Extra Deep and Wide Shoes for Plantar Fasciitis Men Swollen Feet
► Plantar fasciitis shoes for swollen feet
► First quality soft genuine leather
► Genuine Leather orthopedic insole
► Men’s shoe size: 40-41-42-43-44-45
► 4 Seasonal models.
► Antibacterial and don’t sweat
► Suitable for men’s foot anatomy
► Best comfortable shoe for diabetic feet
► Increase the quality of your life and walk
► PU outsole
► Anti-slip outsole design
► Colours: Black
► Model code: EPTA-DG54
► Made in Türkiye
► Brand: Mr. Falcon
► Full protection for injury
► Leather silicone insole for planar fasciitis
► Wide toe area
► No stitches or stitches that are used very little
► Memory sponge
► The height of the toe part of the polyurethane sole is 1.50 cm and the heel height is 3.50 cm.
► 2 velcro shoe model for plantar fasciitis
► Extra deep and width shoe model for edema
Benefits of Men's Edema Shoes for Plantar Fasciitis ;
Men's extra wide shoes designed for individuals with plantar fasciitis offer numerous benefits to help alleviate discomfort and provide proper support. Plantar fasciitis is a condition characterized by inflammation and pain in the plantar fascia, a band of tissue running along the bottom of the foot. Here are the benefits of wearing shoes specifically designed for plantar fasciitis:
Arch Support: Plantar fasciitis wide shoes typically feature robust arch support. This helps maintain the natural arch of the foot and reduces strain on the plantar fascia, leading to pain relief and improved comfort.
Cushioning: These shoes come with cushioned insoles that provide extra shock absorption and comfort. The cushioning helps minimize impact on the heel and forefoot, reducing discomfort associated with plantar fasciitis.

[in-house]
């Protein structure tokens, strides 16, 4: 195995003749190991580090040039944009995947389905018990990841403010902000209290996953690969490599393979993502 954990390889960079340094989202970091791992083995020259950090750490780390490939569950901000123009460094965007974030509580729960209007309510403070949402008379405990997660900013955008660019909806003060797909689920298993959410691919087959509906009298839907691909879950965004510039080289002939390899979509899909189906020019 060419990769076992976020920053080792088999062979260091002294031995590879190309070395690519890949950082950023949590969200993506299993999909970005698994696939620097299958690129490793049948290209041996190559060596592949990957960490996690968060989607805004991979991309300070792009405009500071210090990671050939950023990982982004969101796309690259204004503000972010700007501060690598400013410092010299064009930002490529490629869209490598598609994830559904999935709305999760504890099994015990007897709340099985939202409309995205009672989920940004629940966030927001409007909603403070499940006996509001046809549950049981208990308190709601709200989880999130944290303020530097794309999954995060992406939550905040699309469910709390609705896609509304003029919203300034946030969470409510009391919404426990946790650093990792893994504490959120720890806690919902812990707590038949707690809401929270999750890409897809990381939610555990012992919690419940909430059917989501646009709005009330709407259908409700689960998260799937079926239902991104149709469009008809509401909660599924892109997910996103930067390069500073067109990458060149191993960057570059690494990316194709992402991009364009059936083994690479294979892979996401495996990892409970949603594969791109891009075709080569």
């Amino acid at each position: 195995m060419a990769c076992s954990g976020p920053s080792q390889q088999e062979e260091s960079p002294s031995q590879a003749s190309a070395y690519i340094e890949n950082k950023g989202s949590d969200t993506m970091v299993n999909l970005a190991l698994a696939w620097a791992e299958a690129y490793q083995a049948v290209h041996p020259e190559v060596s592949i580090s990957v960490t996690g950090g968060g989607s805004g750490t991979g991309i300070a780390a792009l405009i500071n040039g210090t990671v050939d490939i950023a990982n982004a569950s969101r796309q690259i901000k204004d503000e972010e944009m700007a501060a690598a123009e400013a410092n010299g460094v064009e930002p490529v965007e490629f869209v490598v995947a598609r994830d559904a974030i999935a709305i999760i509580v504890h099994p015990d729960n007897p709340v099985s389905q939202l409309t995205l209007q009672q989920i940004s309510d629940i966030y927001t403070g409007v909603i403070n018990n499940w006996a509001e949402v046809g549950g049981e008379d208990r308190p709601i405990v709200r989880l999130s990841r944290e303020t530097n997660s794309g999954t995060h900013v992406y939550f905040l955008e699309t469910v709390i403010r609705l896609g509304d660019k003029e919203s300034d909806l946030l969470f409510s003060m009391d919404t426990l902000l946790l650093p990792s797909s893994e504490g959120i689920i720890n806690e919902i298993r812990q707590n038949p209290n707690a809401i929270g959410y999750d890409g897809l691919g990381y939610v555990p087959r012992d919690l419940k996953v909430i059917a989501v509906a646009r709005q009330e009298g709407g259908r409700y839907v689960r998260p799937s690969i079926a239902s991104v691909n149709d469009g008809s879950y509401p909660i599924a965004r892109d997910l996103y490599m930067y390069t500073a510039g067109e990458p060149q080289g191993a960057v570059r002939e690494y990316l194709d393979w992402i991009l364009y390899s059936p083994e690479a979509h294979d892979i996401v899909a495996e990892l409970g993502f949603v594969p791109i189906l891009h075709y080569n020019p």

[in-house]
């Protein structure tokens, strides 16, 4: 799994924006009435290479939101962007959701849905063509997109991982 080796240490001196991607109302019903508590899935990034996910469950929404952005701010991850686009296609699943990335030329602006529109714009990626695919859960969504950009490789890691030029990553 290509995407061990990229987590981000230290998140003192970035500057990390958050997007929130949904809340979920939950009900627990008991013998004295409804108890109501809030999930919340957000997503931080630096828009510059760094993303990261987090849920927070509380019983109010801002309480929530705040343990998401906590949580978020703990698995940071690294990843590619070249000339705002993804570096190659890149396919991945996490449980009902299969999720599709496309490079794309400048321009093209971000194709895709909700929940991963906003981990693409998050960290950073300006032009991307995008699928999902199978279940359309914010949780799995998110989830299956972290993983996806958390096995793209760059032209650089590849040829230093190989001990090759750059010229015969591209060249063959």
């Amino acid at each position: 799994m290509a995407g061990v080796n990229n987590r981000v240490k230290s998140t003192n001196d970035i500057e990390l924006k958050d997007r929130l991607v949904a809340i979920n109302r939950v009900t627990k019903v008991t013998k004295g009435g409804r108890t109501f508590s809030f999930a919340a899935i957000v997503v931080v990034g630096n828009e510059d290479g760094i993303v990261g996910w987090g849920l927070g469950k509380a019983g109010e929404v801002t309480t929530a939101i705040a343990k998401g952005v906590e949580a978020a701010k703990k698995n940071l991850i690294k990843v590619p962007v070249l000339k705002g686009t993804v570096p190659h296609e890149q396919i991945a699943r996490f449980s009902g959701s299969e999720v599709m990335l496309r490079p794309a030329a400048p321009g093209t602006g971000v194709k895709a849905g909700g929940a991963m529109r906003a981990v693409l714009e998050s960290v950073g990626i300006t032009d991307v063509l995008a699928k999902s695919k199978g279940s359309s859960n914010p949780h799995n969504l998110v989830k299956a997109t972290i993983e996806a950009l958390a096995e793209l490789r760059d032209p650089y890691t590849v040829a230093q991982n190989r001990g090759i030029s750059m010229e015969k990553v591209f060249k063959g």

Heel Support: Many plantar fasciitis wide shoes have contoured heel cups that cradle the heel. This design enhances stability and reduces strain on the plantar fascia and heel, making walking more comfortable.
Removable Insoles: Some plantar fasciitis wide shoes offer removable insoles, providing the option to use custom orthotic inserts for personalized support and comfort.
Wide Toe Box: A roomy toe box in these shoes allows the toes to spread naturally, reducing pressure on the front of the foot and enhancing overall comfort.
Sturdy Outsoles: The outsoles of plantar fasciitis shoes are designed to provide stability and support while walking. They often feature shock-absorbing properties to reduce the impact on the feet.
Motion Control: Many of these shoes are engineered with motion control features, helping individuals maintain a stable gait and minimizing excessive pronation or supination, which can exacerbate foot pain.
Lightweight and Breathable: Wide shoes for plantar fasciitis are typically constructed from lightweight, breathable materials to keep feet comfortable, even during extended wear. Good ventilation helps prevent excessive sweating and discomfort.